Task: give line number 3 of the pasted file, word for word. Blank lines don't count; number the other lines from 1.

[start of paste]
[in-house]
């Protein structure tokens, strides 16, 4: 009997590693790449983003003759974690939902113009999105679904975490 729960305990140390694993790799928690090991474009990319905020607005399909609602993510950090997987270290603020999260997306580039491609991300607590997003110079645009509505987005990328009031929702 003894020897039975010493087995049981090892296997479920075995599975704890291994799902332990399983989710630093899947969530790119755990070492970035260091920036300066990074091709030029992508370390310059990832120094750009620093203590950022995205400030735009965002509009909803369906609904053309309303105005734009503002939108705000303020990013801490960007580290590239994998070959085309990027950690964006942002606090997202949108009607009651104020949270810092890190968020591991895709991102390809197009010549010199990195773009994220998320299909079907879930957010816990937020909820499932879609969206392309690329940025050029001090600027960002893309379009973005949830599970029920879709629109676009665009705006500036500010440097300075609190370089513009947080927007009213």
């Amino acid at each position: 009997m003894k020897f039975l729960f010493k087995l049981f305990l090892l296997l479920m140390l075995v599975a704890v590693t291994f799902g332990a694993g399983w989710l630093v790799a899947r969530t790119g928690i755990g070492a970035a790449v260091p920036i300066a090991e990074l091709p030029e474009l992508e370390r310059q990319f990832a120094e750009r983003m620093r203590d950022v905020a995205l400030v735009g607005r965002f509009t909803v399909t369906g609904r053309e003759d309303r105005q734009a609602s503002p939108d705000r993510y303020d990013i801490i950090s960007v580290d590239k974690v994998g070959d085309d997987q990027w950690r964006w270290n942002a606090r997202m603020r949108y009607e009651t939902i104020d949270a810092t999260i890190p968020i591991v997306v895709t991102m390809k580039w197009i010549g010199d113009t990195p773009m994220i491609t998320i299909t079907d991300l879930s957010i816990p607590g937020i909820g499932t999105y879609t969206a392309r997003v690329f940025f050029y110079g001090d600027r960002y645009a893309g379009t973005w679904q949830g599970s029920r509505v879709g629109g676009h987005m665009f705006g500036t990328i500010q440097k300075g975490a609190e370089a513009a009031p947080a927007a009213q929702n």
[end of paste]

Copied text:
């Amino acid at each position: 009997m003894k020897f039975l729960f010493k087995l049981f305990l090892l296997l479920m140390l075995v599975a704890v590693t291994f799902g332990a694993g399983w989710l630093v790799a899947r969530t790119g928690i755990g070492a970035a790449v260091p920036i300066a090991e990074l091709p030029e474009l992508e370390r310059q990319f990832a120094e750009r983003m620093r203590d950022v905020a995205l400030v735009g607005r965002f509009t909803v399909t369906g609904r053309e003759d309303r105005q734009a609602s503002p939108d705000r993510y303020d990013i801490i950090s960007v580290d590239k974690v994998g070959d085309d997987q990027w950690r964006w270290n942002a606090r997202m603020r949108y009607e009651t939902i104020d949270a810092t999260i890190p968020i591991v997306v895709t991102m390809k580039w197009i010549g010199d113009t990195p773009m994220i491609t998320i299909t079907d991300l879930s957010i816990p607590g937020i909820g499932t999105y879609t969206a392309r997003v690329f940025f050029y110079g001090d600027r960002y645009a893309g379009t973005w679904q949830g599970s029920r509505v879709g629109g676009h987005m665009f705006g500036t990328i500010q440097k300075g975490a609190e370089a513009a009031p947080a927007a009213q929702n």